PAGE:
Whether you're sipping Czech beer with locals or exploring hilltop castles, get to know these fairytale cities with Moon Prague, Vienna & Budapest. Inside you'll find:
- Flexible itineraries for 1 to 5 days in Prague, Vienna, and Budapest that can be combined into a longer trip
- Strategic advice for foodies, art lovers, history buffs, and more
- Must-see highlights and unique experiences: Enjoy classical music in Vienna, wander through labyrinthine Habsburg palaces, or soak in Budapest's thermal Széchenyi baths. Hike through the Vienna Woods or bike through the Wachau Valley, where ruined castles, vineyards, and rolling hills line the banks of the Danube. Admire the works of Klimt and Schiele in Vienna's glamorous galleries, take in the festive atmosphere at Prague's Christmas markets, and walk across the romantic Charles Bridge as the sun sets over the Vltava
- The best local flavors: Sip a Melange in a cozy booth of a classic Viennese coffeehouse, sample local wine at a Hungarian vineyard, and kick back with a pint of pilsner at one of Prague's beer gardens
- Ideas for side trips from each city, including Liberec, Danube Bend, Lake Balaton, and the Kutná Hore Bone Church
- Honest insight from Budapest local Jennifer Walker and Prague local Auburn Scallon
- Full-color photos and detailed maps throughout
- Background information on the landscape, history, and cultural customs of each city
- Handy tools such as visa information, Hungarian, German, and Czech phrasebooks, and tips for traveling with children or as a senior
Experience the best of these three cities at your own pace with Moon Prague, Vienna & Budapest.
Exploring more of Europe's top spots? Check out Moon Rome, Florence & Venice or Moon Barcelona & Madrid.
About the Author
Jennifer Walker is a British-Hungarian writer who grew up between Hungary and the UK. A PhD in Physics first took her to Madrid, Spain, where she stayed for 7 years. After casting off her hat as a nuclear physicist, Jennifer grabbed a new hat as a writer. She completed a journalism internship in Tbilisi, Georgia, before moving back to Budapest to reconnect with her Hungarian roots. She now mostly writes about travel, food, culture, and language in Central and Eastern Europe. She has written for National Geographic Travel, Condé Nast Traveler, Oxford Dictionaries, BBC Travel, The Guardian, and The Independent, among others. Although Hungary is in her blood, Vienna is her City of Dreams: its wide boulevards and old-world cafés continue to inspire her, as she walks in the footsteps of Klimt, Freud, and Mozart. She feels at home in Budapest's ruin bars and underground art hubs, Vienna's cafés and museums, and prefers to spend the summers under the colonnades in the historic spa towns of Central Europe rather than on the beach.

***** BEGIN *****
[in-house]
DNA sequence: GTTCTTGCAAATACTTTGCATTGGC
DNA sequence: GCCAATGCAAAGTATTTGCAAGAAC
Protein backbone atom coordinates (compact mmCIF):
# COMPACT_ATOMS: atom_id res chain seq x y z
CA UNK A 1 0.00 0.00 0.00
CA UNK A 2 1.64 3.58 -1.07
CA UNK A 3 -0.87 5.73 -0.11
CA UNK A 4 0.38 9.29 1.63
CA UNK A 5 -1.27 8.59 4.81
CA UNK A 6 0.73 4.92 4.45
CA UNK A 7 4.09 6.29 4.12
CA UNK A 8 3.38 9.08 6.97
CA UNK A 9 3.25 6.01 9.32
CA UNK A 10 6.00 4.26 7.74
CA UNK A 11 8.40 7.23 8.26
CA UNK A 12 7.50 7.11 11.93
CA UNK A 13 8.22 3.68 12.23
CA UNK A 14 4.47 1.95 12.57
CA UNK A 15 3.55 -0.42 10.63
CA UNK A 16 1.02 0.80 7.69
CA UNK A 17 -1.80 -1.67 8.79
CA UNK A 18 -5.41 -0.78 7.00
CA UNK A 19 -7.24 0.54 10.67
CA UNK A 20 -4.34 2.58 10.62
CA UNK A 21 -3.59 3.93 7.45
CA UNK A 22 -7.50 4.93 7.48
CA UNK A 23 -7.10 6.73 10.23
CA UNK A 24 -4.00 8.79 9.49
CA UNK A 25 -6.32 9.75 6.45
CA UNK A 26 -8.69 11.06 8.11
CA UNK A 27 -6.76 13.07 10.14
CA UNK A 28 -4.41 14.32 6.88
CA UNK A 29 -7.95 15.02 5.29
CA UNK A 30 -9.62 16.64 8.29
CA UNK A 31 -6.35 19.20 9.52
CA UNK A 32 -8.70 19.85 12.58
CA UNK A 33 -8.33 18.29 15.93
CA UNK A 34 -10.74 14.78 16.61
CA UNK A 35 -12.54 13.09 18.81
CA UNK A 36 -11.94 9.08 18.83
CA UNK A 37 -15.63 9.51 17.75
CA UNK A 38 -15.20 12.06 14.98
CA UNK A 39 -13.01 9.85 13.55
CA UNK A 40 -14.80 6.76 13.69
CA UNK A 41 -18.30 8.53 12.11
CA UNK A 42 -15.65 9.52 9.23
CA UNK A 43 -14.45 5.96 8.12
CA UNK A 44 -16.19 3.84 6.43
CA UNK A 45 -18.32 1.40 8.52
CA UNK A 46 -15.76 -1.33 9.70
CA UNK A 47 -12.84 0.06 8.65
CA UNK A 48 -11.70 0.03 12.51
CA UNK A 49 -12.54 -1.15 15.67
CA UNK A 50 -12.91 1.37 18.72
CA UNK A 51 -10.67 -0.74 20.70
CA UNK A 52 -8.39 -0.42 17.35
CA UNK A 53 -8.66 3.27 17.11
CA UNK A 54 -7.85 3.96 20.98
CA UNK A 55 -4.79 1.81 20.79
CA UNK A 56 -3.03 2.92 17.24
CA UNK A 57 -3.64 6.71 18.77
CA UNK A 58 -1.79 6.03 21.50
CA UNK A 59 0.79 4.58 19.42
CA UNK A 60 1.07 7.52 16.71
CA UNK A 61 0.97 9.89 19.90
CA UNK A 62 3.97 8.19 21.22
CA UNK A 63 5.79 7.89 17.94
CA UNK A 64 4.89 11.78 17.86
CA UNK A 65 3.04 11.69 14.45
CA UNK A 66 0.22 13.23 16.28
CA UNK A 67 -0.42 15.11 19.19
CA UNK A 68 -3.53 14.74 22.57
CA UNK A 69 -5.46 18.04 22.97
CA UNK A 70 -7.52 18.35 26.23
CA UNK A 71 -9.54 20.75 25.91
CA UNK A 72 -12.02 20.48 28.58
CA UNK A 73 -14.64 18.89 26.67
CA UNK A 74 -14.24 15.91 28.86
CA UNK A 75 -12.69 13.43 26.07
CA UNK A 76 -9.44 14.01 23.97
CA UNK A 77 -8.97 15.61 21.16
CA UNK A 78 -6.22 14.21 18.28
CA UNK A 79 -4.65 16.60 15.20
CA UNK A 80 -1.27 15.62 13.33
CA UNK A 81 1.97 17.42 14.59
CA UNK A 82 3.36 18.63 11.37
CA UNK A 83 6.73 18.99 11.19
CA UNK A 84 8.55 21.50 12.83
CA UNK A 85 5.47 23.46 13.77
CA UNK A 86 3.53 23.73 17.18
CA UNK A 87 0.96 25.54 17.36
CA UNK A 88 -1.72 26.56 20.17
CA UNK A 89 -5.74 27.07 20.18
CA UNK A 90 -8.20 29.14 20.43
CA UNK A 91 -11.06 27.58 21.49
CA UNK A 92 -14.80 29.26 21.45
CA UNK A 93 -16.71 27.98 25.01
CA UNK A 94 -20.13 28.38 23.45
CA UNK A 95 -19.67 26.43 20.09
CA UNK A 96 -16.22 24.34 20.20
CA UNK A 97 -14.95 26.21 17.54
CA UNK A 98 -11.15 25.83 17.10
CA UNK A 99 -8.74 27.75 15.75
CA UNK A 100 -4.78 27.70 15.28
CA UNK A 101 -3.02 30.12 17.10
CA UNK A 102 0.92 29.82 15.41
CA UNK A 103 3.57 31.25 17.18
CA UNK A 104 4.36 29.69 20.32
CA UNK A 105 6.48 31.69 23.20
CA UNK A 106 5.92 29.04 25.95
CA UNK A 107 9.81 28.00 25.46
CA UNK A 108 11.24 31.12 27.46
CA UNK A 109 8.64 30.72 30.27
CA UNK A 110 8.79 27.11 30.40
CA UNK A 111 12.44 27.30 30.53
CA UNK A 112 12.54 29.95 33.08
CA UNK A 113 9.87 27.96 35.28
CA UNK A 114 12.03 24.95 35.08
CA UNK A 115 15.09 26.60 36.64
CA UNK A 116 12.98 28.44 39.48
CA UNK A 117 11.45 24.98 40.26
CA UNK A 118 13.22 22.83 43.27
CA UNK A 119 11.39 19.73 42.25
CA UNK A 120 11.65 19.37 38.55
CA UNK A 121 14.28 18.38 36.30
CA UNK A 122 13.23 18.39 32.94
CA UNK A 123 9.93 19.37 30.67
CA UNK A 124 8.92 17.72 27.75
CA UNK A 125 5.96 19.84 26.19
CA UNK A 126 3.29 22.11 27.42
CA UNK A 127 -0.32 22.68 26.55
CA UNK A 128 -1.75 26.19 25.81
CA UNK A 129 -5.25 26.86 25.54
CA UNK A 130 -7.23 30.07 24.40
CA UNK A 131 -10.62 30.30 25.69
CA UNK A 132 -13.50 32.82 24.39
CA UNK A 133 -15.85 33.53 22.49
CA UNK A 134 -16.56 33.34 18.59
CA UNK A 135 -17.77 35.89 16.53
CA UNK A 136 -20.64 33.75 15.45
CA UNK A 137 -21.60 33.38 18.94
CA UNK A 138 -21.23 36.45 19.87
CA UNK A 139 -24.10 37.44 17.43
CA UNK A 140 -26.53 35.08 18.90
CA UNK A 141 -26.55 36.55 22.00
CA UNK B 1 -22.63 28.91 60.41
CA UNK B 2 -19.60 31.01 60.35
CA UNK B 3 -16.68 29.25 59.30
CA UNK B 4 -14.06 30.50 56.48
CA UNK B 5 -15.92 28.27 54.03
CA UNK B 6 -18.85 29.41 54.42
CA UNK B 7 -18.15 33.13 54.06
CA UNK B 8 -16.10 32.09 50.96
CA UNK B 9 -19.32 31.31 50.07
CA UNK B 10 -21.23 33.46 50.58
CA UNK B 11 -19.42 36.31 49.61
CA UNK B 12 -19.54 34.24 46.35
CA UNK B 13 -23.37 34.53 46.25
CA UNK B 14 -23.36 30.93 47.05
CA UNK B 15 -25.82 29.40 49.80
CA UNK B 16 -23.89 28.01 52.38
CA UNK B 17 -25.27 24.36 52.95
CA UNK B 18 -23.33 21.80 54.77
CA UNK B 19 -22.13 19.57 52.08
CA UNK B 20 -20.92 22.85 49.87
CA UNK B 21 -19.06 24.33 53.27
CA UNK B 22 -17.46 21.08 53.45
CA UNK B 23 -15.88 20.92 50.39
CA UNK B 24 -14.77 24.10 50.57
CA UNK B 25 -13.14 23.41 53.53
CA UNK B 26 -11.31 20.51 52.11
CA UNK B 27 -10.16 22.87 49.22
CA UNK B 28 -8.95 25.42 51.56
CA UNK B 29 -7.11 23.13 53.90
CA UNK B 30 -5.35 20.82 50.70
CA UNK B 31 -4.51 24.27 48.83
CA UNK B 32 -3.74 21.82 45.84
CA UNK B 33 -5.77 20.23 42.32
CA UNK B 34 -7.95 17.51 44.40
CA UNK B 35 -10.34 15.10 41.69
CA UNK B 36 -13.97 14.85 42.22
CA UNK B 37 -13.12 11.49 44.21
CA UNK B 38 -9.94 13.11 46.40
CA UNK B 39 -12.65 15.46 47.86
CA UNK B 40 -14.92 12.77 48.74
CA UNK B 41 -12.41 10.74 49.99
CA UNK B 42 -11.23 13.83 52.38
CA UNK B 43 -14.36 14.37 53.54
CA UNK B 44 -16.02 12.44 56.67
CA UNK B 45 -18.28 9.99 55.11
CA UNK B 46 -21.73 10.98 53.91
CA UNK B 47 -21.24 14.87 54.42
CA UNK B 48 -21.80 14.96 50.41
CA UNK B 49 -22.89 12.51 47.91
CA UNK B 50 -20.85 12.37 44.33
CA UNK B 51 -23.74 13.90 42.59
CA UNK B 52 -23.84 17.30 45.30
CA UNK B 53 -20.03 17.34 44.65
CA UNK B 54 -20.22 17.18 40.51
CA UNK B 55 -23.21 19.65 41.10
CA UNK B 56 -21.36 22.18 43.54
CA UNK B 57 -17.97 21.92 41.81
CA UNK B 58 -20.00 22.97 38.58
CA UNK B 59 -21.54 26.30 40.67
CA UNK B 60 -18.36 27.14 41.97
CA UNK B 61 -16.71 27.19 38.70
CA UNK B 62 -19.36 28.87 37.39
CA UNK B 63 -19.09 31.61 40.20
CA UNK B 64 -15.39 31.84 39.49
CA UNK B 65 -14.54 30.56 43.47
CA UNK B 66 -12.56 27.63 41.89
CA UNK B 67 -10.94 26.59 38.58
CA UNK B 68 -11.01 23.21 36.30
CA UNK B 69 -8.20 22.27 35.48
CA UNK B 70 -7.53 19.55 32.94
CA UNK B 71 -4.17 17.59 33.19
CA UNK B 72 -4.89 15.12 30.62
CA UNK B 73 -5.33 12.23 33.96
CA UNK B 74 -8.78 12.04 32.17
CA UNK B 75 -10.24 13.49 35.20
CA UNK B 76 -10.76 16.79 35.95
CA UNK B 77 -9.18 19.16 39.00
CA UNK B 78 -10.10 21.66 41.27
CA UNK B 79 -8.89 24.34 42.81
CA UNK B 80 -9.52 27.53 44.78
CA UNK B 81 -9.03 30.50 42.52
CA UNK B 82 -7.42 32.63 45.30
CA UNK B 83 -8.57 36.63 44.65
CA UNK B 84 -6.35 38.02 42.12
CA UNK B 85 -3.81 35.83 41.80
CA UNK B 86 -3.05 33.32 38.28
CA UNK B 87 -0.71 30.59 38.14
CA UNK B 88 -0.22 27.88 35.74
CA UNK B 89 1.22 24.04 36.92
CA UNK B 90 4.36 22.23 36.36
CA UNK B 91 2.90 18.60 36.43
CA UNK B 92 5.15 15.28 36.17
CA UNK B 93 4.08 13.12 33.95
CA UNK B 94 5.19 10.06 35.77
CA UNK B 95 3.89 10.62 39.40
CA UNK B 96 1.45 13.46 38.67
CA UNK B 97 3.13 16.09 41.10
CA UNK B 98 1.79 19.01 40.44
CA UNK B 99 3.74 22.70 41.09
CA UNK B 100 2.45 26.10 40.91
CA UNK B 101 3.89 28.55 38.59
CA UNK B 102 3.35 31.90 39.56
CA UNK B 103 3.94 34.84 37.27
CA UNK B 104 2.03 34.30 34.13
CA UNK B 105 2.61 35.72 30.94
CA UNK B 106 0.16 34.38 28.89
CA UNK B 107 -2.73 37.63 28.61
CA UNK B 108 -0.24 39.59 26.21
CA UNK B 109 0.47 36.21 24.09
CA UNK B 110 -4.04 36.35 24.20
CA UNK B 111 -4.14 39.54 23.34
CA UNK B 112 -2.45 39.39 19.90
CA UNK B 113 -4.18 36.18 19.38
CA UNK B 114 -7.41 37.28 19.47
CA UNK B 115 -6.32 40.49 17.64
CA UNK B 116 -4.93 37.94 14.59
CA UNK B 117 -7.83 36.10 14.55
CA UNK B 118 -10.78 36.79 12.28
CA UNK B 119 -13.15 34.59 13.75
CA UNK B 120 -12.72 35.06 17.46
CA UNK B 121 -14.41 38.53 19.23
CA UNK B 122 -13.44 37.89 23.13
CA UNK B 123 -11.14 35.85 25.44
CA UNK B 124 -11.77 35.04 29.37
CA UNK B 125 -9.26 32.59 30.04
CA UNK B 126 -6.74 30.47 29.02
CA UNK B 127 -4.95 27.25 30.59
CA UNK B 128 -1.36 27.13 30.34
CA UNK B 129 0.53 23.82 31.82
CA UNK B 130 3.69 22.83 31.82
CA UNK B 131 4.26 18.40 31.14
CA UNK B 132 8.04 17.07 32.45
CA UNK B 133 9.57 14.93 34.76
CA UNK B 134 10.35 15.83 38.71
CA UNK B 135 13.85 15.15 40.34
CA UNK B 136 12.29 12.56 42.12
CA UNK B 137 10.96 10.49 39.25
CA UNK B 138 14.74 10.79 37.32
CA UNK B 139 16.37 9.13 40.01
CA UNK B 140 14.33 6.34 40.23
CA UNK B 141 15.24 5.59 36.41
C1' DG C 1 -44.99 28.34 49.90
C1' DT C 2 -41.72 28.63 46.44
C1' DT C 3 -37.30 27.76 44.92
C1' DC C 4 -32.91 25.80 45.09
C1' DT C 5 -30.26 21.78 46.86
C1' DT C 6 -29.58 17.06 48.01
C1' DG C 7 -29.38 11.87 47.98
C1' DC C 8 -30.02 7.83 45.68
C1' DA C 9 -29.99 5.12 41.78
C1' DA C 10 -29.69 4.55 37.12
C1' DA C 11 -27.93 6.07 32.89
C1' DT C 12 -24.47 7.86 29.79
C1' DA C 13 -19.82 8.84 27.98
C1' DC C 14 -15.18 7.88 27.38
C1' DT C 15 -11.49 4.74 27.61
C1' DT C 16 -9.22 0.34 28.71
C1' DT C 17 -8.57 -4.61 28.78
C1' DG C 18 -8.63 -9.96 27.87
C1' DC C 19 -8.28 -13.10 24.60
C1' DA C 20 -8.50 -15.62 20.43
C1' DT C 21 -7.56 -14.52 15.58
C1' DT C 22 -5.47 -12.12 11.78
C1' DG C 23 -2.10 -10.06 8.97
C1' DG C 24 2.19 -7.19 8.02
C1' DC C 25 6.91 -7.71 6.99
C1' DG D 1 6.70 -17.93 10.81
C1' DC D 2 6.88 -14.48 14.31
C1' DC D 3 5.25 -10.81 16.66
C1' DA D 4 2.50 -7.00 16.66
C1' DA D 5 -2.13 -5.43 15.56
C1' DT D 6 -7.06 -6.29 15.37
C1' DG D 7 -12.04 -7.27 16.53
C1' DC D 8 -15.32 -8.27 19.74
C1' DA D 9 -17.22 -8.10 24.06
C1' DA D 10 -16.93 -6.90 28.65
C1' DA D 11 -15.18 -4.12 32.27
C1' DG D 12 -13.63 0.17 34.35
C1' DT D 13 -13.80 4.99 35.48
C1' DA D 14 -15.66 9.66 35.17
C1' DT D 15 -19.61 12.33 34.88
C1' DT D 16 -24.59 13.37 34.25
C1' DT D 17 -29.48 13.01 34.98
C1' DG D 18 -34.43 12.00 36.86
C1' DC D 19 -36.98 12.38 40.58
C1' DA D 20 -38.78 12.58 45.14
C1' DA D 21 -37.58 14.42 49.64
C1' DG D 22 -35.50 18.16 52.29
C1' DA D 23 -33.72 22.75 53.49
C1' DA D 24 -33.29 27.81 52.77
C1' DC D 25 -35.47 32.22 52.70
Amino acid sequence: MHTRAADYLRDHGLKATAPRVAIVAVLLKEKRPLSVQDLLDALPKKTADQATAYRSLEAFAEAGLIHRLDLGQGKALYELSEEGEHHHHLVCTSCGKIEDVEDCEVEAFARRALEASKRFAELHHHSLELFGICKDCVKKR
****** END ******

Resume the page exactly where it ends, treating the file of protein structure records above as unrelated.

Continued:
Like so many Prague transplants, Auburn Scallon came to the Czech Republic planning to stay for just one year. This worked out about as well as the notorious Czech suggestion to go out for just one beer. The Seattle native has lived in New York, New Zealand, Greece, Scotland, and Malta but as Franz Kafka eloquently observed, "Prague won't let you go, the little mother has claws."
Auburn loves surprising locals with stories of how a friendly wager pushed her to find reasons to visit each of the Czech Republic's fourteen regions. She has since spent the better part of a decade confirming the clichés (yes, the beer and the architecture are both mind-blowing) and falling in love with the undiscovered quirks of the country. Come for the Pilsner, stay for the Moravian wine and local spirits. Enjoy the pastel facades by day, delight in the affordable excellence of the performing arts by night.
With a BA in Marketing and Master's research in Adult Education for Social Change, Auburn is passionate about encouraging travel as a cross-cultural learning opportunity. Her freelance writings on the arts, food, culture, and living abroad have appeared in The Independent, Prague Visitor, Expats.cz, Flydoscope, Brisbane Courier-Mail and official content for Czech Tourism. She hopes to encourage visitors to look beyond photo ops to find the Prague experiences that they'll fall in love with. Consider yourself warned, however, that you just might start considering how to stay longer than you ever expected.